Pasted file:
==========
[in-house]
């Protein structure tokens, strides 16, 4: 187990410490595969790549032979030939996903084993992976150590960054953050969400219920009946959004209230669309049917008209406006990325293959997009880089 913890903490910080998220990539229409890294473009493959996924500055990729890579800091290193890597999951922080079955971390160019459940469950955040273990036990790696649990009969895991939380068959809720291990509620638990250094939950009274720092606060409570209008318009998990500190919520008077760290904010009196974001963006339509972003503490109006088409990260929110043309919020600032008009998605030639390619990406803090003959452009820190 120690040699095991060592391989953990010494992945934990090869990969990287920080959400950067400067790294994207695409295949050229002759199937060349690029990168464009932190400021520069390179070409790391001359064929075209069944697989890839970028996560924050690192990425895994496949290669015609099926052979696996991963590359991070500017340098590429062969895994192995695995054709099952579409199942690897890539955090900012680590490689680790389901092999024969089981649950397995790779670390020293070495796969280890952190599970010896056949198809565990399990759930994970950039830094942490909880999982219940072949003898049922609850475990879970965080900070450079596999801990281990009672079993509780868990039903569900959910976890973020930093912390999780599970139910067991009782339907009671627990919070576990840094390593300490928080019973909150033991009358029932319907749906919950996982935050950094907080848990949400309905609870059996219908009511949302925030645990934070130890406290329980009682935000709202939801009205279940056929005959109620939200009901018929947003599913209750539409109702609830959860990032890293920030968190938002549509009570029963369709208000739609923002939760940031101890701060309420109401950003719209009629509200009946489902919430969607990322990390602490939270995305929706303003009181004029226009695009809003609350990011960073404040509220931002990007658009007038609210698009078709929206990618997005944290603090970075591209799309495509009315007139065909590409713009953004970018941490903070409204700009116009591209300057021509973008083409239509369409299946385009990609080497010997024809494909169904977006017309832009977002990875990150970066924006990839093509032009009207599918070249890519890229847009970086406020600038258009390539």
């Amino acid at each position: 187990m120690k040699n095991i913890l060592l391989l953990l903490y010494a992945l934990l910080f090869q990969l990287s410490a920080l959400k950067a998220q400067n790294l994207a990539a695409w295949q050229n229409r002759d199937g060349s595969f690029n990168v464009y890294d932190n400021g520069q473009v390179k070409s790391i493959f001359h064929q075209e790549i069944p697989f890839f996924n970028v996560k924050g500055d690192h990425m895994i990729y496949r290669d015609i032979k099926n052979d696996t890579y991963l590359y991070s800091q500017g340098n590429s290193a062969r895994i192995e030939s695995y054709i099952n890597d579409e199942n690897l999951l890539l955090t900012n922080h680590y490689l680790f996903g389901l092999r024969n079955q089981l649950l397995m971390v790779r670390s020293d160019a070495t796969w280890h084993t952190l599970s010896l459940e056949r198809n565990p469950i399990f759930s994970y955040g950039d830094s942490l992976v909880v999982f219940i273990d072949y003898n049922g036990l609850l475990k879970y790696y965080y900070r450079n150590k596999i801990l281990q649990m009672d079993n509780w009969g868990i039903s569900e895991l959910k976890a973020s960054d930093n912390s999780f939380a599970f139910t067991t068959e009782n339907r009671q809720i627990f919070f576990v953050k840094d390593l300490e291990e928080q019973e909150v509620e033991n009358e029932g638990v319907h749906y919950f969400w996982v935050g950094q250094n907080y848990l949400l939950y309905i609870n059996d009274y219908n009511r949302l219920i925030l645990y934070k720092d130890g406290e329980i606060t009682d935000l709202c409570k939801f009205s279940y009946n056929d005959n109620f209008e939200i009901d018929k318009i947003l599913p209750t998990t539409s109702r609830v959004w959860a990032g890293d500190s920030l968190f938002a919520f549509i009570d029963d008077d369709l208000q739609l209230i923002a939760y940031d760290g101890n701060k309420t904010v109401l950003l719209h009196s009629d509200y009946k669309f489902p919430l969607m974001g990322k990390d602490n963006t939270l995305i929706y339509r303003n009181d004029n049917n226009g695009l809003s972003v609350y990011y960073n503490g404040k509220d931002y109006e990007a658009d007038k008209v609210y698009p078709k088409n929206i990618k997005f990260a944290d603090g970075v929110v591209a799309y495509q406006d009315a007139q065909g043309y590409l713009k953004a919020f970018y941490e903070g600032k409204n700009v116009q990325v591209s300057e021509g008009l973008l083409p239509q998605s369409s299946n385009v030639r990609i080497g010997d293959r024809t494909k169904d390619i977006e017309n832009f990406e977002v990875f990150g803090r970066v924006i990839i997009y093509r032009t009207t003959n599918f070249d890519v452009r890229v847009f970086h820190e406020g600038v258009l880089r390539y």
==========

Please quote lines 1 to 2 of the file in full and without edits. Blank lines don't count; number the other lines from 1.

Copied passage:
[in-house]
């Protein structure tokens, strides 16, 4: 187990410490595969790549032979030939996903084993992976150590960054953050969400219920009946959004209230669309049917008209406006990325293959997009880089 913890903490910080998220990539229409890294473009493959996924500055990729890579800091290193890597999951922080079955971390160019459940469950955040273990036990790696649990009969895991939380068959809720291990509620638990250094939950009274720092606060409570209008318009998990500190919520008077760290904010009196974001963006339509972003503490109006088409990260929110043309919020600032008009998605030639390619990406803090003959452009820190 120690040699095991060592391989953990010494992945934990090869990969990287920080959400950067400067790294994207695409295949050229002759199937060349690029990168464009932190400021520069390179070409790391001359064929075209069944697989890839970028996560924050690192990425895994496949290669015609099926052979696996991963590359991070500017340098590429062969895994192995695995054709099952579409199942690897890539955090900012680590490689680790389901092999024969089981649950397995790779670390020293070495796969280890952190599970010896056949198809565990399990759930994970950039830094942490909880999982219940072949003898049922609850475990879970965080900070450079596999801990281990009672079993509780868990039903569900959910976890973020930093912390999780599970139910067991009782339907009671627990919070576990840094390593300490928080019973909150033991009358029932319907749906919950996982935050950094907080848990949400309905609870059996219908009511949302925030645990934070130890406290329980009682935000709202939801009205279940056929005959109620939200009901018929947003599913209750539409109702609830959860990032890293920030968190938002549509009570029963369709208000739609923002939760940031101890701060309420109401950003719209009629509200009946489902919430969607990322990390602490939270995305929706303003009181004029226009695009809003609350990011960073404040509220931002990007658009007038609210698009078709929206990618997005944290603090970075591209799309495509009315007139065909590409713009953004970018941490903070409204700009116009591209300057021509973008083409239509369409299946385009990609080497010997024809494909169904977006017309832009977002990875990150970066924006990839093509032009009207599918070249890519890229847009970086406020600038258009390539």